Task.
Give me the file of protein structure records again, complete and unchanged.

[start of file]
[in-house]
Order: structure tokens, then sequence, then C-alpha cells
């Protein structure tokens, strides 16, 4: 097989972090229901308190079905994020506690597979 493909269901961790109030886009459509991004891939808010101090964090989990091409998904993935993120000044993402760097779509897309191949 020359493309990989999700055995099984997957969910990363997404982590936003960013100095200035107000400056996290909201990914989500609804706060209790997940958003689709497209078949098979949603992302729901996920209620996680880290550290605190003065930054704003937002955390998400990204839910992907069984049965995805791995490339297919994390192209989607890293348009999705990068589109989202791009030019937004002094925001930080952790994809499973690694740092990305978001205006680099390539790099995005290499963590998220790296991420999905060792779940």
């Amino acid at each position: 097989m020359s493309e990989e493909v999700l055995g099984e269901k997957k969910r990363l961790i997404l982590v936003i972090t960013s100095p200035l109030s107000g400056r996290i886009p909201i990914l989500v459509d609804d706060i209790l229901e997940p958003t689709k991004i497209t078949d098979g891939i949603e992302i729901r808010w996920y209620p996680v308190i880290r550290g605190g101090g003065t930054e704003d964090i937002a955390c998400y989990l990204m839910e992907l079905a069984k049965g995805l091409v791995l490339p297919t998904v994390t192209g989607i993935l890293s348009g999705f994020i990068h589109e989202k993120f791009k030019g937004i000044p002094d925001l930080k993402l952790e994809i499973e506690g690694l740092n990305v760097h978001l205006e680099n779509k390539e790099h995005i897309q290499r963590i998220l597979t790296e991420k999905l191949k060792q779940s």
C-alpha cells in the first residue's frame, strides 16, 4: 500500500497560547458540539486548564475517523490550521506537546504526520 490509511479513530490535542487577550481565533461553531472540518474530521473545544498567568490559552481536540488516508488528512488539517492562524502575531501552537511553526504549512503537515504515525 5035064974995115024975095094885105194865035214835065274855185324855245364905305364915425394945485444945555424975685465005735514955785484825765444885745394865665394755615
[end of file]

[in-house]
Order: structure tokens, then sequence, then C-alpha cells
């Protein structure tokens, strides 16, 4: 097989972090229901308190079905994020506690597979 493909269901961790109030886009459509991004891939808010101090964090989990091409998904993935993120000044993402760097779509897309191949 020359493309990989999700055995099984997957969910990363997404982590936003960013100095200035107000400056996290909201990914989500609804706060209790997940958003689709497209078949098979949603992302729901996920209620996680880290550290605190003065930054704003937002955390998400990204839910992907069984049965995805791995490339297919994390192209989607890293348009999705990068589109989202791009030019937004002094925001930080952790994809499973690694740092990305978001205006680099390539790099995005290499963590998220790296991420999905060792779940």
């Amino acid at each position: 097989m020359s493309e990989e493909v999700l055995g099984e269901k997957k969910r990363l961790i997404l982590v936003i972090t960013s100095p200035l109030s107000g400056r996290i886009p909201i990914l989500v459509d609804d706060i209790l229901e997940p958003t689709k991004i497209t078949d098979g891939i949603e992302i729901r808010w996920y209620p996680v308190i880290r550290g605190g101090g003065t930054e704003d964090i937002a955390c998400y989990l990204m839910e992907l079905a069984k049965g995805l091409v791995l490339p297919t998904v994390t192209g989607i993935l890293s348009g999705f994020i990068h589109e989202k993120f791009k030019g937004i000044p002094d925001l930080k993402l952790e994809i499973e506690g690694l740092n990305v760097h978001l205006e680099n779509k390539e790099h995005i897309q290499r963590i998220l597979t790296e991420k999905l191949k060792q779940s």
C-alpha cells in the first residue's frame, strides 16, 4: 500500500497560547458540539486548564475517523490550521506537546504526520 490509511479513530490535542487577550481565533461553531472540518474530521473545544498567568490559552481536540488516508488528512488539517492562524502575531501552537511553526504549512503537515504515525 5035064974995115024975095094885105194865035214835065274855185324855245364905305364915425394945485444945555424975685465005735514955785484825765444885745394865665394755615